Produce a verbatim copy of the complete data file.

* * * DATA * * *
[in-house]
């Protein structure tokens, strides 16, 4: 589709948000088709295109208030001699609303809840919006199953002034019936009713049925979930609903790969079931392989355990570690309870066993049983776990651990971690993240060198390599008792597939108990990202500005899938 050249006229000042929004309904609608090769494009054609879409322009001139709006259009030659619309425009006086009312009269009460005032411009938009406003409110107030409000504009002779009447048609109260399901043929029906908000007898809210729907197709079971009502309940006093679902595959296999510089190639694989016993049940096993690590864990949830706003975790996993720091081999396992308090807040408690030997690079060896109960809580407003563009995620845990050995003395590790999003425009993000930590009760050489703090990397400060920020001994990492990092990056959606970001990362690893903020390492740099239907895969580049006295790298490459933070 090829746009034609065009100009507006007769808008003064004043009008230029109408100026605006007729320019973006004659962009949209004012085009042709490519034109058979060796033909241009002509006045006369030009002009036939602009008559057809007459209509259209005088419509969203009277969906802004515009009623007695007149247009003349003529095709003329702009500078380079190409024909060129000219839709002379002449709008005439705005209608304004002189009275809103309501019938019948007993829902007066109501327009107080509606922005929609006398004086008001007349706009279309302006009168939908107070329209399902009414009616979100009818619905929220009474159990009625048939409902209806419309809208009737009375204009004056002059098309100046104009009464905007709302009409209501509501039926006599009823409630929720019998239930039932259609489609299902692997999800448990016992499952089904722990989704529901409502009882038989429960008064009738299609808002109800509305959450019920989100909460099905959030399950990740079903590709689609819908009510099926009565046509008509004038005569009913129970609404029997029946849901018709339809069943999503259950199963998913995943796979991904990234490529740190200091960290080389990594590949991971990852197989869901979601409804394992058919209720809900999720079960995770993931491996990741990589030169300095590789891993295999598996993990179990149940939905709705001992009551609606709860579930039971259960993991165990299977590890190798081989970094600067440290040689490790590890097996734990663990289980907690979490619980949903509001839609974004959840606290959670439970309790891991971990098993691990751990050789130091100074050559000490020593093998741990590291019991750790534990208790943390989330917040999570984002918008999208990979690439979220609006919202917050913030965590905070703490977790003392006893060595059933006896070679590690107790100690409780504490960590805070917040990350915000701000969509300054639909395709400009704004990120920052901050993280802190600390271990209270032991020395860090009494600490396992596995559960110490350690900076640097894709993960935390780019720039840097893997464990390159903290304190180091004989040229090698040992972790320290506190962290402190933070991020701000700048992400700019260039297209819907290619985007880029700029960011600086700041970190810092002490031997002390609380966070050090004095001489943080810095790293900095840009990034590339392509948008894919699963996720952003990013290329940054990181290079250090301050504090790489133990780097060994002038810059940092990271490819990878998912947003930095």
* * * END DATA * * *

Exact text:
[in-house]
């Protein structure tokens, strides 16, 4: 589709948000088709295109208030001699609303809840919006199953002034019936009713049925979930609903790969079931392989355990570690309870066993049983776990651990971690993240060198390599008792597939108990990202500005899938 050249006229000042929004309904609608090769494009054609879409322009001139709006259009030659619309425009006086009312009269009460005032411009938009406003409110107030409000504009002779009447048609109260399901043929029906908000007898809210729907197709079971009502309940006093679902595959296999510089190639694989016993049940096993690590864990949830706003975790996993720091081999396992308090807040408690030997690079060896109960809580407003563009995620845990050995003395590790999003425009993000930590009760050489703090990397400060920020001994990492990092990056959606970001990362690893903020390492740099239907895969580049006295790298490459933070 090829746009034609065009100009507006007769808008003064004043009008230029109408100026605006007729320019973006004659962009949209004012085009042709490519034109058979060796033909241009002509006045006369030009002009036939602009008559057809007459209509259209005088419509969203009277969906802004515009009623007695007149247009003349003529095709003329702009500078380079190409024909060129000219839709002379002449709008005439705005209608304004002189009275809103309501019938019948007993829902007066109501327009107080509606922005929609006398004086008001007349706009279309302006009168939908107070329209399902009414009616979100009818619905929220009474159990009625048939409902209806419309809208009737009375204009004056002059098309100046104009009464905007709302009409209501509501039926006599009823409630929720019998239930039932259609489609299902692997999800448990016992499952089904722990989704529901409502009882038989429960008064009738299609808002109800509305959450019920989100909460099905959030399950990740079903590709689609819908009510099926009565046509008509004038005569009913129970609404029997029946849901018709339809069943999503259950199963998913995943796979991904990234490529740190200091960290080389990594590949991971990852197989869901979601409804394992058919209720809900999720079960995770993931491996990741990589030169300095590789891993295999598996993990179990149940939905709705001992009551609606709860579930039971259960993991165990299977590890190798081989970094600067440290040689490790590890097996734990663990289980907690979490619980949903509001839609974004959840606290959670439970309790891991971990098993691990751990050789130091100074050559000490020593093998741990590291019991750790534990208790943390989330917040999570984002918008999208990979690439979220609006919202917050913030965590905070703490977790003392006893060595059933006896070679590690107790100690409780504490960590805070917040990350915000701000969509300054639909395709400009704004990120920052901050993280802190600390271990209270032991020395860090009494600490396992596995559960110490350690900076640097894709993960935390780019720039840097893997464990390159903290304190180091004989040229090698040992972790320290506190962290402190933070991020701000700048992400700019260039297209819907290619985007880029700029960011600086700041970190810092002490031997002390609380966070050090004095001489943080810095790293900095840009990034590339392509948008894919699963996720952003990013290329940054990181290079250090301050504090790489133990780097060994002038810059940092990271490819990878998912947003930095």